It’s day two of the wintry mess across the East. Snow, sleet, slush and ice will likely delay drivers from Ohio to southern Maine the rest of today, Dec. 17. Some drivers may even become stopped in their tracks.
Overall, expect hazardous road conditions in major metropolitan areas like Columbus and Cleveland, Ohio, Pittsburgh, Philadelphia, New York City, Hartford, Providence and Boston, affecting several major highways including I-70, I-76, I-80, I-81 and I-95. Delays in air and rail cargo are possible, too. These assets at risk of disruptions are color coded in the FreightWaves SONAR Critical Events map below. Orange indicates a medium level of disruptions.
The highest snowfall totals of five to eight inches will spread from upstate New York to interior New England. In some areas where freezing rain develops, ice buildup of one- to two-tenths of an inch could make roads impassable. The weight of the ice may also bring down utility lines and trees, resulting in scattered power outages and roadblocks. The storm will end overnight, except for residual snow showers in parts of New England.
Other areas of snowfall today, Dec. 17
Heavy lake effect snowfall will return this afternoon to portions of Michigan’s Upper Peninsula (UP) as well as western lower Michigan, lasting through tomorrow, Dec. 18. Totals of four to seven inches will be common in areas east of Marquette in the UP, including Sault Ste. Marie, with up to 10 inches possible in places such as Gaylord and Cheboygan in northern lower Michigan. Accumulations will be lower to the south, from Traverse City to Grand Rapids. Gusty winds will create blowing snow and occasional white-out conditions.
Other notable weather today, Dec. 17
High winds will keep rocking across southeastern Wyoming, gusting to 65 mph at times through late this afternoon. There is an elevated risk of blowovers along I-80 near Arlington and Elk Mountain, and along I-25 near Bordeaux between Chugwater and Wheatland. The Wyoming Department of Transportation has been periodically closing parts of I-80 and I-25 to light, high-profile vehicles.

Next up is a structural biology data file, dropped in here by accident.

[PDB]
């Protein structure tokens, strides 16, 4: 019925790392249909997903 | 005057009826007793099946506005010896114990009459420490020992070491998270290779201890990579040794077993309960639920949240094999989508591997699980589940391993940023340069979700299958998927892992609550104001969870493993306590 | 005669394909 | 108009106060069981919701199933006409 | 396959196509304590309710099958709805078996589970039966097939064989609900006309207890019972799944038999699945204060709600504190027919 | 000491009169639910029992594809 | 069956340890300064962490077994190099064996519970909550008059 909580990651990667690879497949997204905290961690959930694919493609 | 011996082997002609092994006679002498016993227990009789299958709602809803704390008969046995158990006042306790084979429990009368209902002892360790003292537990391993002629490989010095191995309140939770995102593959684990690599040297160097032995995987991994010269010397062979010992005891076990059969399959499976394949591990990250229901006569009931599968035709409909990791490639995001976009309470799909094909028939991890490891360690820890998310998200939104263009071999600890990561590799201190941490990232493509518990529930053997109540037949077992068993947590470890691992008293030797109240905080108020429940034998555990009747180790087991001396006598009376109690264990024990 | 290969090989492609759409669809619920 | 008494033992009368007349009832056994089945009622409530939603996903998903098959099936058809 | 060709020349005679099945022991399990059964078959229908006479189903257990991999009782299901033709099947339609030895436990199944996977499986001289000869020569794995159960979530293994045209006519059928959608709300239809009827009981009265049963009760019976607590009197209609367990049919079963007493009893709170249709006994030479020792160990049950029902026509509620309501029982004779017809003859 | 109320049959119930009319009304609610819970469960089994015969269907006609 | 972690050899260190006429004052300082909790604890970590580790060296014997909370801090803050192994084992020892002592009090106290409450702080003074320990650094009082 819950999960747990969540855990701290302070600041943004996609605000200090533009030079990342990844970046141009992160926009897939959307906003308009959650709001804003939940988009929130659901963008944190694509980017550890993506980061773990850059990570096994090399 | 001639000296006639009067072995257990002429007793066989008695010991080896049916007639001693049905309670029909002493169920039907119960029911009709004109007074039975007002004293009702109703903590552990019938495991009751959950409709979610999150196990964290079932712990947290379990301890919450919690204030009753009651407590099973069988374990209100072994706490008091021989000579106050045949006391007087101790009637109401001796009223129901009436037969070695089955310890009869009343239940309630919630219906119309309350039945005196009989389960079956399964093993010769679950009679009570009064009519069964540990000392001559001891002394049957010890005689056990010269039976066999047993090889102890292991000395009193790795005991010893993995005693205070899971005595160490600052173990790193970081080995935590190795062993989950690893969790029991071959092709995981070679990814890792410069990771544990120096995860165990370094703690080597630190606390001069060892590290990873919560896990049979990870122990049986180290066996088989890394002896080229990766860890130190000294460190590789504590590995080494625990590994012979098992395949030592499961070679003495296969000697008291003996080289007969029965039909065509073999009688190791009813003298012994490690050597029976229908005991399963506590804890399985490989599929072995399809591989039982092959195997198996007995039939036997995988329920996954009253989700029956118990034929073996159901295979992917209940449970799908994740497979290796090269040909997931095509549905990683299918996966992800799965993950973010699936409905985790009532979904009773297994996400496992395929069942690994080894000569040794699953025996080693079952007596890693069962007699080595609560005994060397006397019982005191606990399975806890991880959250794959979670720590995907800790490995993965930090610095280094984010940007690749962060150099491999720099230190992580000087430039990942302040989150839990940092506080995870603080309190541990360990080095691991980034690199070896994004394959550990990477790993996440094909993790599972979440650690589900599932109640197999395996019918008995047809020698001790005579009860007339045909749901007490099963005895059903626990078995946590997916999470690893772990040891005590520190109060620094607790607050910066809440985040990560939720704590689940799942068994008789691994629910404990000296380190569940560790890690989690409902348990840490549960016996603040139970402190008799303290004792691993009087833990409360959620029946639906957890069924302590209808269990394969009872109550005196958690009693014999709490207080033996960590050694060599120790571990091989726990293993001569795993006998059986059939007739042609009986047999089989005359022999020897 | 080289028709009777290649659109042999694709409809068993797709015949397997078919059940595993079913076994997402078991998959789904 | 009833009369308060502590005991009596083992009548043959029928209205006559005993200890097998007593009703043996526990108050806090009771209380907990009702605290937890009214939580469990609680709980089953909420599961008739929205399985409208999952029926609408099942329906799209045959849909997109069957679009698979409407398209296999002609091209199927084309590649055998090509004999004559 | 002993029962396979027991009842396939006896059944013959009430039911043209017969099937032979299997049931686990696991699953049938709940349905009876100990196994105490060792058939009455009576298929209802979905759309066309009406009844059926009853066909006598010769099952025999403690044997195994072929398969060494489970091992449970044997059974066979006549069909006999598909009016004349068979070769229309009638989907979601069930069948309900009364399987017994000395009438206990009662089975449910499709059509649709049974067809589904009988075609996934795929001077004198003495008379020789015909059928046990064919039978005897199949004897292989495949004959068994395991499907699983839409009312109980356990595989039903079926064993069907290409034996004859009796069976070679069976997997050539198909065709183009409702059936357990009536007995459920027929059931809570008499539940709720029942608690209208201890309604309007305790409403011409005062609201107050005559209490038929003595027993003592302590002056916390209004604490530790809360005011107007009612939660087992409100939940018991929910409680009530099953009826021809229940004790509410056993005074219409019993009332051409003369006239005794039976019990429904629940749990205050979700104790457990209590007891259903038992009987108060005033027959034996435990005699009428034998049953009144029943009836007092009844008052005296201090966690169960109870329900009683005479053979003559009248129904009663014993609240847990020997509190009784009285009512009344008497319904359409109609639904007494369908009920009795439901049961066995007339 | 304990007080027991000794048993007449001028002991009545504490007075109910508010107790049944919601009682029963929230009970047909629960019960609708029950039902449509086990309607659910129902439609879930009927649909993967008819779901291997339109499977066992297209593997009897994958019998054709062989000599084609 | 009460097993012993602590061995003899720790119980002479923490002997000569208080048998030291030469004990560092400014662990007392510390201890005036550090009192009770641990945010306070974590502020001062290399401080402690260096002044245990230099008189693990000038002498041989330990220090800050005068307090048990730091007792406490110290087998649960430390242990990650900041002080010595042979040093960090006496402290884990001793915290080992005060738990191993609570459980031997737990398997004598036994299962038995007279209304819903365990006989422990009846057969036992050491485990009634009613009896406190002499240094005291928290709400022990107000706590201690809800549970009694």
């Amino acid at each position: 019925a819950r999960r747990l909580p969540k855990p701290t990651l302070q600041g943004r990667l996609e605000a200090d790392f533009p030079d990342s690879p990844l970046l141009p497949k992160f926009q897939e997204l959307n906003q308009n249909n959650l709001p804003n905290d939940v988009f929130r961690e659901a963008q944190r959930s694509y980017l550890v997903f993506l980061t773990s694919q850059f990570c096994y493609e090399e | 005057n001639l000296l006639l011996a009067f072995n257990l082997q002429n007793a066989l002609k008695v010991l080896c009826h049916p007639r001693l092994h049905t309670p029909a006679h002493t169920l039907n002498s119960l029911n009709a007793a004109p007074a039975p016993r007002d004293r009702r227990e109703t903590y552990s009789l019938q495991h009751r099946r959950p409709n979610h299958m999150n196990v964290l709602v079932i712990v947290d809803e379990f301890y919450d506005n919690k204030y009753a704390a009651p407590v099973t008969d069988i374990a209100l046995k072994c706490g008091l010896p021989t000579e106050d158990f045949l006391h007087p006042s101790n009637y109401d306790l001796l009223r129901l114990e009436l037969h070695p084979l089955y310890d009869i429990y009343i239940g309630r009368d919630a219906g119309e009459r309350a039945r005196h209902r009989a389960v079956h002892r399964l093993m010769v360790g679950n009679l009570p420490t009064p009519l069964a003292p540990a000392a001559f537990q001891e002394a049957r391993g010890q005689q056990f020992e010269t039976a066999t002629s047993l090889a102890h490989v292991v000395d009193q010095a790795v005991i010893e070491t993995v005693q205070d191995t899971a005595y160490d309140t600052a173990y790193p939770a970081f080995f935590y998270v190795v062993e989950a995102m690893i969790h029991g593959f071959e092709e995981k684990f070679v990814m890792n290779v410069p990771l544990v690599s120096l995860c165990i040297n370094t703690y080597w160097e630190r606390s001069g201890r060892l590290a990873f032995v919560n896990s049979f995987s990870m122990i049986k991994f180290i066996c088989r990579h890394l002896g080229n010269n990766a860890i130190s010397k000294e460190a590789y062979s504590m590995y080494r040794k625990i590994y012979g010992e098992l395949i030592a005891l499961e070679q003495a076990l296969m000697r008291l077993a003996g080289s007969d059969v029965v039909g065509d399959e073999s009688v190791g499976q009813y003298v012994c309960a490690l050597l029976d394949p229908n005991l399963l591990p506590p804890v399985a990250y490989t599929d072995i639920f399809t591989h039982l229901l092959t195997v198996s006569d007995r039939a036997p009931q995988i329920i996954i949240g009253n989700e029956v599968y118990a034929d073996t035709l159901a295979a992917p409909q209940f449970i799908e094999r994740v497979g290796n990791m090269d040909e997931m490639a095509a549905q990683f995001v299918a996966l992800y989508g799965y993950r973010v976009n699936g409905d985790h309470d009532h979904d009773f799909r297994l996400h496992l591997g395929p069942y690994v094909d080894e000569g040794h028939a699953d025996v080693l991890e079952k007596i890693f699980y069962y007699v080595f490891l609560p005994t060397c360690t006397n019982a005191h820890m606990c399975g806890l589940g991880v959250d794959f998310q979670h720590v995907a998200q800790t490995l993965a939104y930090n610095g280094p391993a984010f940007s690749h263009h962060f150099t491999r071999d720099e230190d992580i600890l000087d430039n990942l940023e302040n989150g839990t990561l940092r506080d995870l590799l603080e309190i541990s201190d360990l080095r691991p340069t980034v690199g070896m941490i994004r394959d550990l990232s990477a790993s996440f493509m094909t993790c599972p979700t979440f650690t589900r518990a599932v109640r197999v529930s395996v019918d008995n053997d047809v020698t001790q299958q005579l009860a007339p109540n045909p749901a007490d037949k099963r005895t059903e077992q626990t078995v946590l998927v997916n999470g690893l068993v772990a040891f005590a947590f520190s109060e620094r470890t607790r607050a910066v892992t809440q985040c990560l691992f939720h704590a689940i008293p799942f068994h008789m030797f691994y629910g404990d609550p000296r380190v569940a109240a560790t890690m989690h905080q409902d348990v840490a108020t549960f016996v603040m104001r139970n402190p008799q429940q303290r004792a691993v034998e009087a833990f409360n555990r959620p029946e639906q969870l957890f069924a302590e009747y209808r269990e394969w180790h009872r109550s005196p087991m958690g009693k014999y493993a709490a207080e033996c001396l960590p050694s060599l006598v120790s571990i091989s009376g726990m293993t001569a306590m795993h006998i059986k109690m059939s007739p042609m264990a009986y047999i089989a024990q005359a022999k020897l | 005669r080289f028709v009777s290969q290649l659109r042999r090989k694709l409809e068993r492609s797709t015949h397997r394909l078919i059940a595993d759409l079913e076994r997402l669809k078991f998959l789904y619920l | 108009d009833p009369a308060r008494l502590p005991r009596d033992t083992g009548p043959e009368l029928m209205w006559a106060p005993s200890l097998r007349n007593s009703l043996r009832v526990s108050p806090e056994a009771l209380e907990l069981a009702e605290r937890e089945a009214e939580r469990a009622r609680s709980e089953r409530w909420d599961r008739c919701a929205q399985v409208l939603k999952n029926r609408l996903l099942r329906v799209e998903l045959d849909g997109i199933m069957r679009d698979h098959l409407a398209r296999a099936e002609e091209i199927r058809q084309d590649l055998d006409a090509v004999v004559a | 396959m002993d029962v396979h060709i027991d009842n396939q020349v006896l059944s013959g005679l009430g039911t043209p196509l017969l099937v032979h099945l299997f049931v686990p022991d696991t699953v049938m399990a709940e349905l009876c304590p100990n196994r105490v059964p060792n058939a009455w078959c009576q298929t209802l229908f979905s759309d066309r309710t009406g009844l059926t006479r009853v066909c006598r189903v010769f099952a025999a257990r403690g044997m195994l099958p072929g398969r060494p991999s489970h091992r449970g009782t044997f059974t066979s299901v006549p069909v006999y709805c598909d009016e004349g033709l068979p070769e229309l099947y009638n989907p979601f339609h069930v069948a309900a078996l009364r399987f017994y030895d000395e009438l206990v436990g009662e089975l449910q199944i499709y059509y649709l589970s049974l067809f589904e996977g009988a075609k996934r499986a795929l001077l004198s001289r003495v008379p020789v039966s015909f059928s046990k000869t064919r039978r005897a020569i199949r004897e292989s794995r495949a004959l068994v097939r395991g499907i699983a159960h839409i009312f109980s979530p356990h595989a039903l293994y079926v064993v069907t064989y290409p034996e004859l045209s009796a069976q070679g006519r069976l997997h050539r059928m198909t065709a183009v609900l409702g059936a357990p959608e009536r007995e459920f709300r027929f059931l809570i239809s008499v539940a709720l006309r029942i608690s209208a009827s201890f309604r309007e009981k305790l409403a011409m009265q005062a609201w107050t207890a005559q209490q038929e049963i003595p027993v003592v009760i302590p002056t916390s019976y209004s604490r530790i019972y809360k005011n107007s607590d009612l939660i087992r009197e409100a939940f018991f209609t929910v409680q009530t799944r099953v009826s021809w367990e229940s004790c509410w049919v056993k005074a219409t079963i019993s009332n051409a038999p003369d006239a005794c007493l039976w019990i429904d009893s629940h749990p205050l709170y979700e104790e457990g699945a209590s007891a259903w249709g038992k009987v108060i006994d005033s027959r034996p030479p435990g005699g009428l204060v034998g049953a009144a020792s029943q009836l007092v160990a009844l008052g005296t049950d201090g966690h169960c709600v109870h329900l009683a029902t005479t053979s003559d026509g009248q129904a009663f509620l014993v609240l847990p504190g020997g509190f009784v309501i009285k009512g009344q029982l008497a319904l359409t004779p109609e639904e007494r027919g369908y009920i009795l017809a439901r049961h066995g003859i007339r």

Santa Ana winds will be a major issue through this evening across southern California on I-5, I-8, I-10 and I-15 from Los Angeles to San Diego. The most powerful gusts of 60 to 75 mph will hit portions of the Los Angeles County mountains as well as the high elevations just east of San Diego. Meanwhile, gusts of 40 to 55 mph will blow through areas such as Thousand Oaks, Simi Valley, Santa Clarita, Burbank, Ventura, Oxnard, Camarillo, Malibu, Santa Monica, Beverly Hills, Hollywood, Long Beach, San Bernardino, Riverside, Anaheim, Fullerton and Mission Viejo.
Looking at the latest data in FreightWaves SONAR, the Los Angeles market has seen recent increases in outbound tender volumes (OTVI.LAX) – essentially, the amount of freight available in the market – and dry van tender rejection rates (VOTRI.LAX) – the percentage of electronically offered loads for dry vans turned down by carriers. A dry van is a common 53-foot trailer. At the same time, rejection rates for reefers – 53-foot climate-controlled trailers – have slightly decreased. Shippers, carriers and brokers who subscribe to SONAR have access to these and many more important market indicators that are updated daily.